May is National Foster Care Month, a time to acknowledge the families and professionals who help children and youth in foster care each day.
There are approximately 437,000 children in foster care nationally, while Los Angeles County is home to the largest child welfare system in the United States, with more than 35,000 open cases at any given time.
Intended to be temporary, many foster children end up spending years in the system, and each year, thousands of children age out of the foster care system without being adopted or reunified with their birth families.
Across the county, as well as in the Santa Clarita Valley, the need for foster care assistance has accelerated after a yearlong pandemic, with three local organizations working toward providing that and more for youth.
Fostering Youth Independence
Since 2017, Fostering Youth Independence has been working to make a difference in the lives of Santa Clarita’s foster youth by giving them the tools and resources they need to succeed in both school and life.
The past year has been especially challenging for foster youth due to the isolation, with support systems either shutting down or difficult to access due to technological disparities, according to Carolyn Olsen, executive director and co-founder of FYI.
It was this that spurred FYI to begin The Study Place program, offering free tutoring, help with homework and Wi-Fi for those in need of it.
It was the children’s evident appreciation that kept FYI volunteers working to find creative ways to support them with other resources, such as drive-by care package pickups.
“We adapted so that it would be safe, but that they would still know that we cared and could still support them and meet their needs,” Olsen added.
FYI is always in need of more volunteers. For more information, visit fyifosteryouth.org.
CASA of Los Angeles
Over at CASA (Court Appointed Special Advocate) of Los Angeles, the nonprofit and its volunteers work one-on-one with many of the foster youth across L.A. County and in the SCV to help them complete post-secondary education.
Volunteers are trained to become advocates for children who are in foster care through the court system, as well as building relationships with them, according to Angela Daughtry, manager of recruitment and outreach at CASA LA. “Our role is to be that constant person in the youth’s life.”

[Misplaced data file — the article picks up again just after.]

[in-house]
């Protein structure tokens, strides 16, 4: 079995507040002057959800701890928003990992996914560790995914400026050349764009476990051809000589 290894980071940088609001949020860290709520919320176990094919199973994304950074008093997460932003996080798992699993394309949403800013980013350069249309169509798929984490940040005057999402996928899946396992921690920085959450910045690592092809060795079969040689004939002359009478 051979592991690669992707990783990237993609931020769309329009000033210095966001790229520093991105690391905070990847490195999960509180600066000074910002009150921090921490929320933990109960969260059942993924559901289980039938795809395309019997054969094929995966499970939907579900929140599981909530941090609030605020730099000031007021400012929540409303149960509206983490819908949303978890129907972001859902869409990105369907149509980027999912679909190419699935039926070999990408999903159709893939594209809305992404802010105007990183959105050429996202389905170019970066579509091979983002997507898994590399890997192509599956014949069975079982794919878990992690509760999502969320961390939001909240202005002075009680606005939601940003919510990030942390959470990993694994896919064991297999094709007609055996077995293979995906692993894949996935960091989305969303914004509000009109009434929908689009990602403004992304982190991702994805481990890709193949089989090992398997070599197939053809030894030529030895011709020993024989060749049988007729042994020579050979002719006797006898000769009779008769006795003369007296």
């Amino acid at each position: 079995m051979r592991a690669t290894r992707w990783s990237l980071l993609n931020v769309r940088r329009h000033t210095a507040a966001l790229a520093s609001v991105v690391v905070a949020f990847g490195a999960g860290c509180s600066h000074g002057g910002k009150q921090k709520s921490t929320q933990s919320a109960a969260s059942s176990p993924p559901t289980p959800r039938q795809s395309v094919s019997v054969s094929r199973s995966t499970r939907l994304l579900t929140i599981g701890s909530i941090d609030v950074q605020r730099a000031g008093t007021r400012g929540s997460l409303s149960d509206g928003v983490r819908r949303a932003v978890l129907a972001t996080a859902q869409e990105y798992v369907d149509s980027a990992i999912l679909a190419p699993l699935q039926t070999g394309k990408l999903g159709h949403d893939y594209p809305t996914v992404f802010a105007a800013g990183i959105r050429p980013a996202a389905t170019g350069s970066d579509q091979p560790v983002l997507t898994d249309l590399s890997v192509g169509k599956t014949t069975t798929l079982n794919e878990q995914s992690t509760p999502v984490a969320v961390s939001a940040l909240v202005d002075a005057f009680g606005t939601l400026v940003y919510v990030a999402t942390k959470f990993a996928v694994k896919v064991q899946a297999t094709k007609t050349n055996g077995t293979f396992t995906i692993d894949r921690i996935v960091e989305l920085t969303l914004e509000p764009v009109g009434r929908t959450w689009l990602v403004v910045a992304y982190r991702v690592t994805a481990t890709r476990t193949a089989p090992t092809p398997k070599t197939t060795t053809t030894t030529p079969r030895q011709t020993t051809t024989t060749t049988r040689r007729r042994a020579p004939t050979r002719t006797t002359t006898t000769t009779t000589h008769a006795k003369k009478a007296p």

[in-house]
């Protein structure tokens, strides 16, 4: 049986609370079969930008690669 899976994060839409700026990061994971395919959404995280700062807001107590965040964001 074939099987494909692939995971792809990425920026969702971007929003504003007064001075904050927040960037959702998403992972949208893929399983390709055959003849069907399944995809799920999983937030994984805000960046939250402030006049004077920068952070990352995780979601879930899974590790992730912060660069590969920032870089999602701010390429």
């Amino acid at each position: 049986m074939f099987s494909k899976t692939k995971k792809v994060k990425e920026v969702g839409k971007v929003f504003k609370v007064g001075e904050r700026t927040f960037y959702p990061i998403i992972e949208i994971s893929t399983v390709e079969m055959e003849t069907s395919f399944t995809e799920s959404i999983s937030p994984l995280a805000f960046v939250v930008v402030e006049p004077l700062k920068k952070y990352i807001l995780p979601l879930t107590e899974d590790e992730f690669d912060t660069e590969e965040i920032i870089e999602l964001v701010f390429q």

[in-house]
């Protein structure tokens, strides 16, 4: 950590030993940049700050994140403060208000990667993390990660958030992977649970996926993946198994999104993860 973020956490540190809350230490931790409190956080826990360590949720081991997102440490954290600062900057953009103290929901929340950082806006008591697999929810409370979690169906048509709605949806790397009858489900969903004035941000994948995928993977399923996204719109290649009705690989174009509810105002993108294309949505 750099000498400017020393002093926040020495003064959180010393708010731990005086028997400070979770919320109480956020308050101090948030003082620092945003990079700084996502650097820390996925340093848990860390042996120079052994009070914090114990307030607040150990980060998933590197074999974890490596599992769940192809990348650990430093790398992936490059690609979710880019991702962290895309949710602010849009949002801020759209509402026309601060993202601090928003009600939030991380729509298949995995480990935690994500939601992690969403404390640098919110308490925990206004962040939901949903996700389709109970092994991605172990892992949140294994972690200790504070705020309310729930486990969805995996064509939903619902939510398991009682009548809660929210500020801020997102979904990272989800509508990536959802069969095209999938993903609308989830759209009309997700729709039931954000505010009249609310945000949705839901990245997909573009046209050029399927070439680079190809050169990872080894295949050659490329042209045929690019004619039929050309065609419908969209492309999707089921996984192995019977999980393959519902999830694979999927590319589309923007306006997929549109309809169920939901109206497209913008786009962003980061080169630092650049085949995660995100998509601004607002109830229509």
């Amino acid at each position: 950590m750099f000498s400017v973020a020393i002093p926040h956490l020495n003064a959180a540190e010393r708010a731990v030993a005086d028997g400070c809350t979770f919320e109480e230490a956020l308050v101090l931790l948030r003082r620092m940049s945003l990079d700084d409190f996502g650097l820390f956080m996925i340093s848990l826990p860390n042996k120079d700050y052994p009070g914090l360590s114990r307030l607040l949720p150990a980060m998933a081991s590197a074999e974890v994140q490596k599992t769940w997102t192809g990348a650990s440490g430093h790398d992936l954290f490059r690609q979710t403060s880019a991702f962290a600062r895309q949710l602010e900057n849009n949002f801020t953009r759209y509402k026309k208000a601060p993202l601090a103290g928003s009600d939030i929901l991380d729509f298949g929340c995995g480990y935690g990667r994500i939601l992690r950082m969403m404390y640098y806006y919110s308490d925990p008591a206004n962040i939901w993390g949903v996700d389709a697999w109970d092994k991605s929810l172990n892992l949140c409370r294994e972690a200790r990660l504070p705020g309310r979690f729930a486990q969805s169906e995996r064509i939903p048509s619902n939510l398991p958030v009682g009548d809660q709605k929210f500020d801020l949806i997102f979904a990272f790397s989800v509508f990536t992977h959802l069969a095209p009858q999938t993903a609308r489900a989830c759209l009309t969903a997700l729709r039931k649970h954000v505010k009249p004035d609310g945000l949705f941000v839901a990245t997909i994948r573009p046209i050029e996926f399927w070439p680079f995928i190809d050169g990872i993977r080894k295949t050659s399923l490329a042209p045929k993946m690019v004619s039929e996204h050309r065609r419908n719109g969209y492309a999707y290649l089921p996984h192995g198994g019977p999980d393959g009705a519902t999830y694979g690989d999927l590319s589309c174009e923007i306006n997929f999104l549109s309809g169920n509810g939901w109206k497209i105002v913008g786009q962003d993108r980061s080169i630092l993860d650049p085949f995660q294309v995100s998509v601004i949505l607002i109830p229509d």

Through the pandemic, volunteers have remained consistent, transitioning to mainly virtual visits via video chat or text messaging, while still able to have socially distanced visits once in a while.
“The youth have been shocked and surprised because the volunteer has been consistent, and they tend to open up to the consistency of the volunteer,” Daughtry said.
CASA has seen an increase in volunteers, especially in the SCV, though more are always needed, with the organization there to support volunteers as they learn to support the youth.
“Children in the foster systems definitely need people that will take time to be the support for them as they navigate this difficult time in their lives,” Daughtry said, adding that if one is unable to volunteer, there are a number of other ways to support the organization.
For more information, visit casala.org.
Children’s Bureau, a nonprofit child abuse prevention and treatment organization, also works closely with foster youth, helping to place them with foster or foster-adopt families.
Foster parents provide a stable, nurturing family until children can either return to their birth family or be matched to an adoptive family, while foster-adopt parents are prepared to offer children a permanent family if they become available for adoption, explained Marcia Morris, recruitment coordinator for family foster care and adoption at Children’s Bureau.
These families are asked to: protect and nurture children, meet developmental needs and address delays, support relationships with birth families, connect the child to safe and nurturing relationships intended to last a lifetime and to work as a member of the bureau’s professional team.
“We’re just looking for people who can meet the children’s needs,” Morris said. “And the pandemic did not stop children from entering foster care.”
In the past year and a half, the organization has approved 38 families, but there are still many more who are in need of assistance.
Children’s Bureau welcomes every individual regardless of race, age, religion, disability, marital status, ethnic background, sexual orientation, gender identity or expression to become a resource for children, and qualifying families receive training and support throughout their journey.
Children’s Bureau hosts monthly Zoom orientations for those who want to learn more about becoming a foster or foster-adopt parent, with the next one scheduled 4 p.m. Thursday. For more information or to RSVP, email [email protected].